BERLIN (Reuters) - Germany’s Economy Minister overturned a decision by the competition watchdog and approved a deal for Edeka, the country’s biggest supermarket group, to buy grocery chain Kaiser’s, on condition that jobs are not lost.
Germany’s federal cartel office stopped the planned deal between the unlisted retailers last year, saying the takeover would limit competition in big cities such as Berlin and Munich would could lead to price increases in Europe’s biggest economy.
Kaiser’s owner Tengelmann had warned that if the deal failed it could mean the closure of the supermarket chain and the loss of 16,000 jobs.
Economy Minister Sigmar Gabriel, who is leader of the Social Democrats, made it a condition of his approval that jobs at Kaiser’s would be safeguarded over the next five years.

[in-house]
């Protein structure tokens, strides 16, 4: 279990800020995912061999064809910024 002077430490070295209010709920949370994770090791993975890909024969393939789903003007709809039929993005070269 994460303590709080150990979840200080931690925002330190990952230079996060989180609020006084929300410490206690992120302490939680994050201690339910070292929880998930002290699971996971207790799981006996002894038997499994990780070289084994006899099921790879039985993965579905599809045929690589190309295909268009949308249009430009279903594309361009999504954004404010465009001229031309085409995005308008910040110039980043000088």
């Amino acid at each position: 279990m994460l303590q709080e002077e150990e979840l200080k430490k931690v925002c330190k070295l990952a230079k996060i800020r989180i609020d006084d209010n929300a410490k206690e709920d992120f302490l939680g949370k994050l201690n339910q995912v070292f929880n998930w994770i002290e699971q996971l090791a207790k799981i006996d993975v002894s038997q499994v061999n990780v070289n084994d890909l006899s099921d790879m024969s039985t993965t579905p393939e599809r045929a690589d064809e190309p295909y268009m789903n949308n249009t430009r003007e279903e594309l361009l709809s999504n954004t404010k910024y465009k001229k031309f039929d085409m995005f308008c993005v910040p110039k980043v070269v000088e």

Rival supermarket chain Rewe, which had also sought to buy Kaiser’s from Tengelmann, said it would fight the deal by filing a complaint with a German court.
Ralph Brinkhaus, deputy parliamentary floor leader of Chancellor Angela Merkel’s conservative bloc, said fostering competition in the long run should trump efforts to safeguard jobs for the short term.
“The approval of the Edeka/Tengelmann merger is very problematic in terms of regulatory policy,” Brinkhaus said.
The cartel office had said that the acquisition of Kaiser’s, which has 451 stores and annual sales of 1.8 billion euros (£1.4 billion), would give Edeka a market share of more than 10 percent in some places.
Edeka and Tengelmann said they welcomed Gabriel’s decision.
Reporting by Gernot Heller; Additional reporting by Nikola Rotscheroth; Writing by Maria Sheahan and Paul Carrel; Editing by Arno Schuetze and Elaine Hardcastle